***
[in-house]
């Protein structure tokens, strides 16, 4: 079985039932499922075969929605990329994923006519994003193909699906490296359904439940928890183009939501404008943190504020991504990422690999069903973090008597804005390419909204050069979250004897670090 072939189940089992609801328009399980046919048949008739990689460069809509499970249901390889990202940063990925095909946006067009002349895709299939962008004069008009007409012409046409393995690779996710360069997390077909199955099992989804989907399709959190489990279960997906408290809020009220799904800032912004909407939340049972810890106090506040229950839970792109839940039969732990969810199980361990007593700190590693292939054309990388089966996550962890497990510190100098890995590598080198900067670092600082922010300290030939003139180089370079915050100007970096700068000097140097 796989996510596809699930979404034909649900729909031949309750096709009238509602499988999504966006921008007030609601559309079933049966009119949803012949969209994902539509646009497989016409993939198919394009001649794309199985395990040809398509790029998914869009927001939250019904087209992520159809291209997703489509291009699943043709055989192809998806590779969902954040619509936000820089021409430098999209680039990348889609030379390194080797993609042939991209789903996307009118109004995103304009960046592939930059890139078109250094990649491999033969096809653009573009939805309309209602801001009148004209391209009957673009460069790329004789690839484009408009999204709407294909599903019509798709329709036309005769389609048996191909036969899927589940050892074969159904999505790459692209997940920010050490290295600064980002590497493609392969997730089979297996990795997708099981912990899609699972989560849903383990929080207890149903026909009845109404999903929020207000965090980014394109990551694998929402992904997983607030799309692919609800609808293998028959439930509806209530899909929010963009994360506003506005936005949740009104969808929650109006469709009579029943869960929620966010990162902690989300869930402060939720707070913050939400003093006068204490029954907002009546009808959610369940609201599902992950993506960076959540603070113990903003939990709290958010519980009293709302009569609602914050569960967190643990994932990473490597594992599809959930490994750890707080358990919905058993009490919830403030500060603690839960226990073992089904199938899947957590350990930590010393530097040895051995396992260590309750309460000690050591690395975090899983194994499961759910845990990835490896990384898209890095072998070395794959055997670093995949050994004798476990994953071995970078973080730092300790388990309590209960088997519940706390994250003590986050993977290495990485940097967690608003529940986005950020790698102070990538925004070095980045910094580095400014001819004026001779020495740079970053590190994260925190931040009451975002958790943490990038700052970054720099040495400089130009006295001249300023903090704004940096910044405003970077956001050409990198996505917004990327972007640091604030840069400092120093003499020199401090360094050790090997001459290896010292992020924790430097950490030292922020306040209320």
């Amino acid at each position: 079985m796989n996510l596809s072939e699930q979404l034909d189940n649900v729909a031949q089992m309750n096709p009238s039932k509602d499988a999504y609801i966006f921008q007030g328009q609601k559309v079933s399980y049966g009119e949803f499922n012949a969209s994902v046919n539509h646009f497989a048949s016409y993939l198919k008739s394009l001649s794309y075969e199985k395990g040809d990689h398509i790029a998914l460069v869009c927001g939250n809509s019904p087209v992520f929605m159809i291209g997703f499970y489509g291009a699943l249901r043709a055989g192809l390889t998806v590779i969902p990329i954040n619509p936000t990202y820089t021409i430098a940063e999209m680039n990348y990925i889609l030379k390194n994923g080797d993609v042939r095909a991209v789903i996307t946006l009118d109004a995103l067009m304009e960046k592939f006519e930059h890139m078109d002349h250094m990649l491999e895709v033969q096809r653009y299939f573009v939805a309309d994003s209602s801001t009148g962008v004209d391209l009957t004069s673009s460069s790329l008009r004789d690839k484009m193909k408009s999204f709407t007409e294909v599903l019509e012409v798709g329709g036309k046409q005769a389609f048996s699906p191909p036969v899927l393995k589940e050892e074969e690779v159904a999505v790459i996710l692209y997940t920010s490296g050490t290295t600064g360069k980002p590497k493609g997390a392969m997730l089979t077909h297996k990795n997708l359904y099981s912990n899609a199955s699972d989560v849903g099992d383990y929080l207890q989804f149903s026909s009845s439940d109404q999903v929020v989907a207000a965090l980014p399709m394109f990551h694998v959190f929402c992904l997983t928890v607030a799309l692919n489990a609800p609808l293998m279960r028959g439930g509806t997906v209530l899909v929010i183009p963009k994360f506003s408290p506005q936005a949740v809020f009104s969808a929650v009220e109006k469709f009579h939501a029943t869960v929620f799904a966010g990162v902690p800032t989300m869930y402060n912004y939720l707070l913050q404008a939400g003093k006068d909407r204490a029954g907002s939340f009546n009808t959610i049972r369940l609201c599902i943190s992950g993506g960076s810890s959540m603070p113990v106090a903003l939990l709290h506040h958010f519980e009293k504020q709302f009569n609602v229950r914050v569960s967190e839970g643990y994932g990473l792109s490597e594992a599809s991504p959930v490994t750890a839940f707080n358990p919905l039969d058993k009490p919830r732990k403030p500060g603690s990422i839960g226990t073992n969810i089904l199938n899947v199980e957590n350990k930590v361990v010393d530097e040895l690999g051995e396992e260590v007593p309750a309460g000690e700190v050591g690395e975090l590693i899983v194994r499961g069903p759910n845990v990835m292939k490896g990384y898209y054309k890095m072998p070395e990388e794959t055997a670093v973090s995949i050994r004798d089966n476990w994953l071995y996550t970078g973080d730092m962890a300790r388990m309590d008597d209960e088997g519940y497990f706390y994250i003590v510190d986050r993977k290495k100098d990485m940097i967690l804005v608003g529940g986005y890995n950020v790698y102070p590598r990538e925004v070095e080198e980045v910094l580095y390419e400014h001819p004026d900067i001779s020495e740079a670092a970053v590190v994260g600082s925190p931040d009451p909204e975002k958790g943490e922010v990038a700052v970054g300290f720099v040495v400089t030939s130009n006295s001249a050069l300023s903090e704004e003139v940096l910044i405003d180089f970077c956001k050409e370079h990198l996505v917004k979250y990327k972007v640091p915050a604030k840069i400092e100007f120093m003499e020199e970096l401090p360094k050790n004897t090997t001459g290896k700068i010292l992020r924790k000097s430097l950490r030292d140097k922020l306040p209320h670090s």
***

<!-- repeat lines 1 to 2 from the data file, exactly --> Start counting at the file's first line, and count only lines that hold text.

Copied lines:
[in-house]
């Protein structure tokens, strides 16, 4: 079985039932499922075969929605990329994923006519994003193909699906490296359904439940928890183009939501404008943190504020991504990422690999069903973090008597804005390419909204050069979250004897670090 072939189940089992609801328009399980046919048949008739990689460069809509499970249901390889990202940063990925095909946006067009002349895709299939962008004069008009007409012409046409393995690779996710360069997390077909199955099992989804989907399709959190489990279960997906408290809020009220799904800032912004909407939340049972810890106090506040229950839970792109839940039969732990969810199980361990007593700190590693292939054309990388089966996550962890497990510190100098890995590598080198900067670092600082922010300290030939003139180089370079915050100007970096700068000097140097 796989996510596809699930979404034909649900729909031949309750096709009238509602499988999504966006921008007030609601559309079933049966009119949803012949969209994902539509646009497989016409993939198919394009001649794309199985395990040809398509790029998914869009927001939250019904087209992520159809291209997703489509291009699943043709055989192809998806590779969902954040619509936000820089021409430098999209680039990348889609030379390194080797993609042939991209789903996307009118109004995103304009960046592939930059890139078109250094990649491999033969096809653009573009939805309309209602801001009148004209391209009957673009460069790329004789690839484009408009999204709407294909599903019509798709329709036309005769389609048996191909036969899927589940050892074969159904999505790459692209997940920010050490290295600064980002590497493609392969997730089979297996990795997708099981912990899609699972989560849903383990929080207890149903026909009845109404999903929020207000965090980014394109990551694998929402992904997983607030799309692919609800609808293998028959439930509806209530899909929010963009994360506003506005936005949740009104969808929650109006469709009579029943869960929620966010990162902690989300869930402060939720707070913050939400003093006068204490029954907002009546009808959610369940609201599902992950993506960076959540603070113990903003939990709290958010519980009293709302009569609602914050569960967190643990994932990473490597594992599809959930490994750890707080358990919905058993009490919830403030500060603690839960226990073992089904199938899947957590350990930590010393530097040895051995396992260590309750309460000690050591690395975090899983194994499961759910845990990835490896990384898209890095072998070395794959055997670093995949050994004798476990994953071995970078973080730092300790388990309590209960088997519940706390994250003590986050993977290495990485940097967690608003529940986005950020790698102070990538925004070095980045910094580095400014001819004026001779020495740079970053590190994260925190931040009451975002958790943490990038700052970054720099040495400089130009006295001249300023903090704004940096910044405003970077956001050409990198996505917004990327972007640091604030840069400092120093003499020199401090360094050790090997001459290896010292992020924790430097950490030292922020306040209320």